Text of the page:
In twelve sequences and twelve languages, the video amnesia pays tribute to the poets and writers who preserve the memory of what some are trying to forget or even deny.
In order to bring back more than just the memory of some past or still open conflicts – in Rwanda, Greece, Turkey, Cambodia, Syria, Russia, South Africa, former Yugoslavia, among American Indians and the nuclear disaster in Japan –, on one side of a split screen, a series of narrators say or read excerpts from contemporary literature, while on the other side, a witness-dancer listens and reacts throughout the video.
War is one of the foundations of History as in many individual lives. Even when conducted far away, wars invade our daily routine and leave us helpless. When one knows that winners and losers are finally so close, don’t wars seem even more frightening? Is it possible that the victims – or the next generation – can in turn become executioners? Denial being a second violence, aren’t its consequences as dramatic as the first? This is what relentlessly question those who follow one another in amnesia.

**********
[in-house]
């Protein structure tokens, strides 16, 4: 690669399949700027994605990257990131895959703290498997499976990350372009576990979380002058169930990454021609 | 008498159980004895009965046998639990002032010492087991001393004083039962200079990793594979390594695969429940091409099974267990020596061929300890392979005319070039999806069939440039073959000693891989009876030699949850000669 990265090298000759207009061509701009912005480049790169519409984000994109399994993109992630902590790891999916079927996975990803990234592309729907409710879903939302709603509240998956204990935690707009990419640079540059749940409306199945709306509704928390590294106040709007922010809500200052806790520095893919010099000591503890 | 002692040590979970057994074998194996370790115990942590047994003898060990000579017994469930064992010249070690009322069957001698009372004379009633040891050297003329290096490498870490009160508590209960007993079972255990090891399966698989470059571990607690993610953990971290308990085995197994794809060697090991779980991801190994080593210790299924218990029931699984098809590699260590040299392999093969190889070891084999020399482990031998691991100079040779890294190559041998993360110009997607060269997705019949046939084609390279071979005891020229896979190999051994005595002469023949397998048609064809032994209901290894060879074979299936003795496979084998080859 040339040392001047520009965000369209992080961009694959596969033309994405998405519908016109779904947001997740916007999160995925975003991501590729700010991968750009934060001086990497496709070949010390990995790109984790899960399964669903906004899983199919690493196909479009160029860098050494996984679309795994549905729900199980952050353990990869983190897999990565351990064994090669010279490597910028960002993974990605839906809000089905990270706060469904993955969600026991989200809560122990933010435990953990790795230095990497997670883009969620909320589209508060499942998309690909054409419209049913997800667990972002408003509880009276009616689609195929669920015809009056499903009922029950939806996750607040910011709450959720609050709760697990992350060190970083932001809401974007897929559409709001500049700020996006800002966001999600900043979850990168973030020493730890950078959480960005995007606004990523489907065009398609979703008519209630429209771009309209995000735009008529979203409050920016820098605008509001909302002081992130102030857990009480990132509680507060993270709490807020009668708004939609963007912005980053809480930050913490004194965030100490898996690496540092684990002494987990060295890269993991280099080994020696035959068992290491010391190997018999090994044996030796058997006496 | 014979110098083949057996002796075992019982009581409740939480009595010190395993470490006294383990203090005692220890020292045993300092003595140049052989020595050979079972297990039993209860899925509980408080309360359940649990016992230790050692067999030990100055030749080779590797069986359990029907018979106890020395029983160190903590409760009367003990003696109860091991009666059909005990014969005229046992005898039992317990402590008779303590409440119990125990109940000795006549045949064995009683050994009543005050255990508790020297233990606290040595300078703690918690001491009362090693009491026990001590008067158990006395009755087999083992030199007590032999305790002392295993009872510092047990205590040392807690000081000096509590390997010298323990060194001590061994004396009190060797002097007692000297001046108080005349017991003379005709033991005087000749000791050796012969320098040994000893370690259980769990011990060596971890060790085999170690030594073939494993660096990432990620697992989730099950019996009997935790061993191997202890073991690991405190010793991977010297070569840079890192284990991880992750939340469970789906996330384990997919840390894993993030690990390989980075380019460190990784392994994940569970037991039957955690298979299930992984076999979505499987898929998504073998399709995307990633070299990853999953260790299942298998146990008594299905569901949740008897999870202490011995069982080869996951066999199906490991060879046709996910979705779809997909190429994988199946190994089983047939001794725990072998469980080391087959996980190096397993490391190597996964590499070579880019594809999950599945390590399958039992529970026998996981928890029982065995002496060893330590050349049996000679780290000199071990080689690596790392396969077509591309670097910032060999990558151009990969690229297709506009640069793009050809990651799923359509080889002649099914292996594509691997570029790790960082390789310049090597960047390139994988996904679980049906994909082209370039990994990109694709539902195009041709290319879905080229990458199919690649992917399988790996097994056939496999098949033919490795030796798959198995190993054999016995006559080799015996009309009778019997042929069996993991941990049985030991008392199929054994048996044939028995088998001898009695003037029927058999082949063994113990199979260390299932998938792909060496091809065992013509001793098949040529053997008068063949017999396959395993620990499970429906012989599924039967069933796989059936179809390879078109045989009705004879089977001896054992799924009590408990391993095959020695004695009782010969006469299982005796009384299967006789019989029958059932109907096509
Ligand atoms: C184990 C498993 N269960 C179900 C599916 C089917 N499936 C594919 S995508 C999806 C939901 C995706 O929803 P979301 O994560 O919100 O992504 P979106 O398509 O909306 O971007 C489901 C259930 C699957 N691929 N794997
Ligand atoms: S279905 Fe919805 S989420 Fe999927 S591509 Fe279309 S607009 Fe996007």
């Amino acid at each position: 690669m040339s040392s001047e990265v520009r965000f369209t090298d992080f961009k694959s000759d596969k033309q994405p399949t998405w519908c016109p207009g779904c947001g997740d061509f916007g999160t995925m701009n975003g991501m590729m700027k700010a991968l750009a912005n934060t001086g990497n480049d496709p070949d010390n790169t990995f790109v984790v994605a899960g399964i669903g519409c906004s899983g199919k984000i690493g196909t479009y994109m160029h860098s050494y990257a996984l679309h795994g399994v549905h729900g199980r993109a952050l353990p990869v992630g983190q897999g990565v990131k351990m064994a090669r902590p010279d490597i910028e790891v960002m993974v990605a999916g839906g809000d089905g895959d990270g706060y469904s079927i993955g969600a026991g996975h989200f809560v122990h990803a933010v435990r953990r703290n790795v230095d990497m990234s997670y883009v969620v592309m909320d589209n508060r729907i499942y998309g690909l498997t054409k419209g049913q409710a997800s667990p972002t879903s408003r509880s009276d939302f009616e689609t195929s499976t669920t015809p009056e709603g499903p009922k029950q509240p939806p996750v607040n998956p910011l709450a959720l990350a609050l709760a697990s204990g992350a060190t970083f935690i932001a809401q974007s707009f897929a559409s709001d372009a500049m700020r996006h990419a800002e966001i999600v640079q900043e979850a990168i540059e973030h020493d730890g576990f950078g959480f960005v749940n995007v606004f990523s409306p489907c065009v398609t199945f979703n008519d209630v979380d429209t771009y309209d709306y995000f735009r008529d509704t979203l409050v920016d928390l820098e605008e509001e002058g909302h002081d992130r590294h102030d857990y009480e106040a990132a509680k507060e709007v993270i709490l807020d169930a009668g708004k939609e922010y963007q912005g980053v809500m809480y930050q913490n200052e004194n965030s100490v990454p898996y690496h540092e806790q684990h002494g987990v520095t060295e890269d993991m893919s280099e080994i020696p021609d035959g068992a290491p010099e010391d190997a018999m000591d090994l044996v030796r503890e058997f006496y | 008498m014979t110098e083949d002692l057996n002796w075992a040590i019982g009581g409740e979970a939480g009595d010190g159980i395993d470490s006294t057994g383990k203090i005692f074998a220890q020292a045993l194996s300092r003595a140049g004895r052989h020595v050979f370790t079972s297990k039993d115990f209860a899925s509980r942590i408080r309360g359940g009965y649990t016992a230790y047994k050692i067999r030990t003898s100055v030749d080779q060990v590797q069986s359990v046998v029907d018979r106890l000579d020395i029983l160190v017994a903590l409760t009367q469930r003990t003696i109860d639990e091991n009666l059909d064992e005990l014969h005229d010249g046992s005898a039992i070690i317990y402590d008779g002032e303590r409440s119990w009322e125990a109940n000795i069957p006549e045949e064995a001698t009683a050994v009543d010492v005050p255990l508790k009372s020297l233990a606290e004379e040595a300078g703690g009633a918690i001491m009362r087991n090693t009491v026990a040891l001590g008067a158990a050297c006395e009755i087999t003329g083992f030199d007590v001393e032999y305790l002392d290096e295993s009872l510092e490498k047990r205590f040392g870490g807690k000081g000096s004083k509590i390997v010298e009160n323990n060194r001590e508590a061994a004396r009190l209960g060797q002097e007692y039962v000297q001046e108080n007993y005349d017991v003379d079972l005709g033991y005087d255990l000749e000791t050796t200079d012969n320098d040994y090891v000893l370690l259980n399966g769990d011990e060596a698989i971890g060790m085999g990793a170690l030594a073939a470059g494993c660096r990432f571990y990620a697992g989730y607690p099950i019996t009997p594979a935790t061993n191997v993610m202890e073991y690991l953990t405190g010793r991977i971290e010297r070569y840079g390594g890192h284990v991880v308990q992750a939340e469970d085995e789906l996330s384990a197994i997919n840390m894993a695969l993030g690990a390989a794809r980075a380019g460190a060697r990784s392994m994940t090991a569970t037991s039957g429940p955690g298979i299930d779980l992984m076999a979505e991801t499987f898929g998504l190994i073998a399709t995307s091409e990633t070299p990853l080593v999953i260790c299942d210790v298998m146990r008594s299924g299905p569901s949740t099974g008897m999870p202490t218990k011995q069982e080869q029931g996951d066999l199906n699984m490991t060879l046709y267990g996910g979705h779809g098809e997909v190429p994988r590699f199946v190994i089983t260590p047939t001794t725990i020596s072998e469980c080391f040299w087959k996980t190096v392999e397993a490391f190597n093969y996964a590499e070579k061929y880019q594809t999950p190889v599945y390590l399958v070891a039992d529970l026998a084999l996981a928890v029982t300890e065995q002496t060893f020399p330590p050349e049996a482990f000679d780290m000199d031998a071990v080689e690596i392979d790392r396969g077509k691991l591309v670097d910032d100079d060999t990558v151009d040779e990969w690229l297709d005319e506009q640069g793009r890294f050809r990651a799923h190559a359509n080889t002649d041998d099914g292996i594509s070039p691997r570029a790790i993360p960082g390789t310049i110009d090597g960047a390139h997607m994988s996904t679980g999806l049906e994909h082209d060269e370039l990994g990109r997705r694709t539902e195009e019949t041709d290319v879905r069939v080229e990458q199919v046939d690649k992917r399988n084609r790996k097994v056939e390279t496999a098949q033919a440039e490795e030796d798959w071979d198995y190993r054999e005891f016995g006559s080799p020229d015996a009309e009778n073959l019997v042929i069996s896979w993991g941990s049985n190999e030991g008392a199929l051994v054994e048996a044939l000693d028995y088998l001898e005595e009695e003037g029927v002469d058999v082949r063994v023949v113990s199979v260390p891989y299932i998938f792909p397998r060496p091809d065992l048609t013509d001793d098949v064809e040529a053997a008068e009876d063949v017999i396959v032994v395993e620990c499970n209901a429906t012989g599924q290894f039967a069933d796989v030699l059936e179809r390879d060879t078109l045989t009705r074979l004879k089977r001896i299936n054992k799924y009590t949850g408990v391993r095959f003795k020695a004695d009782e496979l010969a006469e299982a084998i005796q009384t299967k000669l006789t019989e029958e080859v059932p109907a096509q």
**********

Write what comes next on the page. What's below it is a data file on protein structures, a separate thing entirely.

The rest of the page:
– Lucile Bertrand
Conception, direction and photography Lucile Bertrand
Filming and editing Céline Gulekjian – Sound mix Marc Doutrepont, EQuuS – The woman who falls Johanne Saunier – Lighting Jim Clayburgh, joji inc – Produced with the help of La Maison des Arts de Schaerbeek, Belgium
Your are invited to a discussion of the issues at work in amnesia, video work by Lucile Bertrand, by Marie-Aude Baronian and Aristide Bianchi.
The talk will be held on Tuesday 11 December at 7 pm.
Marie-Aude Baronian, PhD in philosophy and movie studies, is an associate professor at the Faculty of Human Sciences at the University of Amsterdam. She specializes in questions of the relationship between memory and image, and between ethics and aesthetics. Her latest publications: Image and Memory. Views on the Armenian Disaster (The Age of Man, 2013); Cinema and Memory. On Atom Egoyan (Royal Academy of Belgium, 2013) and Screening Memory. The Prosthetic Images of Atom Egoyan (Royal Academy of Belgium, 2017).
Aristide Bianchi, draftsman, programmed the Jean Grémillon cycle in 2014 “à front découvert” (Cinematek) and co-organized in 2016 two Raymonde Carasco sessions responding to the presentation in Brussels of her Tarahumaras notebooks, in the presence of Régis Hébraud.
Read more about Lucile Bertrand